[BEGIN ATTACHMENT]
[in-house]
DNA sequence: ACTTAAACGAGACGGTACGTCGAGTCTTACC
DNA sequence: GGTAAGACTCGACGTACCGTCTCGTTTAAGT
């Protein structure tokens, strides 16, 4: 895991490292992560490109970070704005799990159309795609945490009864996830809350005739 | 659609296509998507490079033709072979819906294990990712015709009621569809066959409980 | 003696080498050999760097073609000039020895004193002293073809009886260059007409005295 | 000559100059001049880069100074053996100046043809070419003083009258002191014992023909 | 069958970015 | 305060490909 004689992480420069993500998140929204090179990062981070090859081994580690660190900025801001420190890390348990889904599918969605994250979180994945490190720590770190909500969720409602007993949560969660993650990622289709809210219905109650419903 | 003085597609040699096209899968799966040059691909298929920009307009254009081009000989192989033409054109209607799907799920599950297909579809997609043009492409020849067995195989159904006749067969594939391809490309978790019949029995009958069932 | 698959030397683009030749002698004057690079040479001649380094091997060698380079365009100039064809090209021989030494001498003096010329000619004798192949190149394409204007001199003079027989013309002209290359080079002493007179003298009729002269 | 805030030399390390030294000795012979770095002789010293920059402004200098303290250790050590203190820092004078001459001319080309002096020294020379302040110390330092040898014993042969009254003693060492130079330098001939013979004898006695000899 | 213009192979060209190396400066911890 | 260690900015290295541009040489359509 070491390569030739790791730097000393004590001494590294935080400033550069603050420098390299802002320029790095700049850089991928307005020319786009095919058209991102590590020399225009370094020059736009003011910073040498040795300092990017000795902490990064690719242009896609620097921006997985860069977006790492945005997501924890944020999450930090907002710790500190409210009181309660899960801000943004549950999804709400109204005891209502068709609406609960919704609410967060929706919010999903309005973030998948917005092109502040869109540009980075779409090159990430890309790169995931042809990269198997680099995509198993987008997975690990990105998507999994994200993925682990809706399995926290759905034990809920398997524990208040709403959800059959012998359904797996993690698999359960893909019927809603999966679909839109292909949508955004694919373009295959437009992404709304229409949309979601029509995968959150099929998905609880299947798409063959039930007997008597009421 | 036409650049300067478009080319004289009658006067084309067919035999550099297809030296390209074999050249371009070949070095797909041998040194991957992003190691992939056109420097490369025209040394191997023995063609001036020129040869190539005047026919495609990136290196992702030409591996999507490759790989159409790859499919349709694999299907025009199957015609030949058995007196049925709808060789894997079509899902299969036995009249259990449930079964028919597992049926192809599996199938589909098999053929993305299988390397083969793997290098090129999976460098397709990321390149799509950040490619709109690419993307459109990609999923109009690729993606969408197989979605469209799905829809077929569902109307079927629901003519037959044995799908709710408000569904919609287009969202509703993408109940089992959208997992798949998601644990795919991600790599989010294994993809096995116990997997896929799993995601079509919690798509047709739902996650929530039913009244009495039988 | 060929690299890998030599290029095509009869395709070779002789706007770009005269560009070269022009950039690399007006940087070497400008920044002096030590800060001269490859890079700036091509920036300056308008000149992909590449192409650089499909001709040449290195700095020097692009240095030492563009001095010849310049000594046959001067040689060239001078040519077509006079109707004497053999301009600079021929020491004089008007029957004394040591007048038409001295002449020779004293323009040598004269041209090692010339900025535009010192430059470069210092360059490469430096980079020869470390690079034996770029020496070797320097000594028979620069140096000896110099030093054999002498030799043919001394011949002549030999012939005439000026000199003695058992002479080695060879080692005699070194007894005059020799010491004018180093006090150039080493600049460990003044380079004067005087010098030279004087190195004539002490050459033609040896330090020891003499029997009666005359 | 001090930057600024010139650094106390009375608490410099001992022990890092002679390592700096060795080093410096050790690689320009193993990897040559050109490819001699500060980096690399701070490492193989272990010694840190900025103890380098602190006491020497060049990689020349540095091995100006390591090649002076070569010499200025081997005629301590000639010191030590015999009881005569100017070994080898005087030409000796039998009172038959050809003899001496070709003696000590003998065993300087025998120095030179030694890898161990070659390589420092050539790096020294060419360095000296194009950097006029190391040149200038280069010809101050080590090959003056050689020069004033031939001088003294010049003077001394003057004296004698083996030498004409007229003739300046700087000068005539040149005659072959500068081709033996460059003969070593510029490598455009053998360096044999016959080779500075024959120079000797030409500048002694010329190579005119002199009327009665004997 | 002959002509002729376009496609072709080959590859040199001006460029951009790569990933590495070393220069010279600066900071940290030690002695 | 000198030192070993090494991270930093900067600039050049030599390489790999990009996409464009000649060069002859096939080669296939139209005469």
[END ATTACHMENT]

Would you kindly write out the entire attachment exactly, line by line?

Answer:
[in-house]
DNA sequence: ACTTAAACGAGACGGTACGTCGAGTCTTACC
DNA sequence: GGTAAGACTCGACGTACCGTCTCGTTTAAGT
């Protein structure tokens, strides 16, 4: 895991490292992560490109970070704005799990159309795609945490009864996830809350005739 | 659609296509998507490079033709072979819906294990990712015709009621569809066959409980 | 003696080498050999760097073609000039020895004193002293073809009886260059007409005295 | 000559100059001049880069100074053996100046043809070419003083009258002191014992023909 | 069958970015 | 305060490909 004689992480420069993500998140929204090179990062981070090859081994580690660190900025801001420190890390348990889904599918969605994250979180994945490190720590770190909500969720409602007993949560969660993650990622289709809210219905109650419903 | 003085597609040699096209899968799966040059691909298929920009307009254009081009000989192989033409054109209607799907799920599950297909579809997609043009492409020849067995195989159904006749067969594939391809490309978790019949029995009958069932 | 698959030397683009030749002698004057690079040479001649380094091997060698380079365009100039064809090209021989030494001498003096010329000619004798192949190149394409204007001199003079027989013309002209290359080079002493007179003298009729002269 | 805030030399390390030294000795012979770095002789010293920059402004200098303290250790050590203190820092004078001459001319080309002096020294020379302040110390330092040898014993042969009254003693060492130079330098001939013979004898006695000899 | 213009192979060209190396400066911890 | 260690900015290295541009040489359509 070491390569030739790791730097000393004590001494590294935080400033550069603050420098390299802002320029790095700049850089991928307005020319786009095919058209991102590590020399225009370094020059736009003011910073040498040795300092990017000795902490990064690719242009896609620097921006997985860069977006790492945005997501924890944020999450930090907002710790500190409210009181309660899960801000943004549950999804709400109204005891209502068709609406609960919704609410967060929706919010999903309005973030998948917005092109502040869109540009980075779409090159990430890309790169995931042809990269198997680099995509198993987008997975690990990105998507999994994200993925682990809706399995926290759905034990809920398997524990208040709403959800059959012998359904797996993690698999359960893909019927809603999966679909839109292909949508955004694919373009295959437009992404709304229409949309979601029509995968959150099929998905609880299947798409063959039930007997008597009421 | 036409650049300067478009080319004289009658006067084309067919035999550099297809030296390209074999050249371009070949070095797909041998040194991957992003190691992939056109420097490369025209040394191997023995063609001036020129040869190539005047026919495609990136290196992702030409591996999507490759790989159409790859499919349709694999299907025009199957015609030949058995007196049925709808060789894997079509899902299969036995009249259990449930079964028919597992049926192809599996199938589909098999053929993305299988390397083969793997290098090129999976460098397709990321390149799509950040490619709109690419993307459109990609999923109009690729993606969408197989979605469209799905829809077929569902109307079927629901003519037959044995799908709710408000569904919609287009969202509703993408109940089992959208997992798949998601644990795919991600790599989010294994993809096995116990997997896929799993995601079509919690798509047709739902996650929530039913009244009495039988 | 060929690299890998030599290029095509009869395709070779002789706007770009005269560009070269022009950039690399007006940087070497400008920044002096030590800060001269490859890079700036091509920036300056308008000149992909590449192409650089499909001709040449290195700095020097692009240095030492563009001095010849310049000594046959001067040689060239001078040519077509006079109707004497053999301009600079021929020491004089008007029957004394040591007048038409001295002449020779004293323009040598004269041209090692010339900025535009010192430059470069210092360059490469430096980079020869470390690079034996770029020496070797320097000594028979620069140096000896110099030093054999002498030799043919001394011949002549030999012939005439000026000199003695058992002479080695060879080692005699070194007894005059020799010491004018180093006090150039080493600049460990003044380079004067005087010098030279004087190195004539002490050459033609040896330090020891003499029997009666005359 | 001090930057600024010139650094106390009375608490410099001992022990890092002679390592700096060795080093410096050790690689320009193993990897040559050109490819001699500060980096690399701070490492193989272990010694840190900025103890380098602190006491020497060049990689020349540095091995100006390591090649002076070569010499200025081997005629301590000639010191030590015999009881005569100017070994080898005087030409000796039998009172038959050809003899001496070709003696000590003998065993300087025998120095030179030694890898161990070659390589420092050539790096020294060419360095000296194009950097006029190391040149200038280069010809101050080590090959003056050689020069004033031939001088003294010049003077001394003057004296004698083996030498004409007229003739300046700087000068005539040149005659072959500068081709033996460059003969070593510029490598455009053998360096044999016959080779500075024959120079000797030409500048002694010329190579005119002199009327009665004997 | 002959002509002729376009496609072709080959590859040199001006460029951009790569990933590495070393220069010279600066900071940290030690002695 | 000198030192070993090494991270930093900067600039050049030599390489790999990009996409464009000649060069002859096939080669296939139209005469």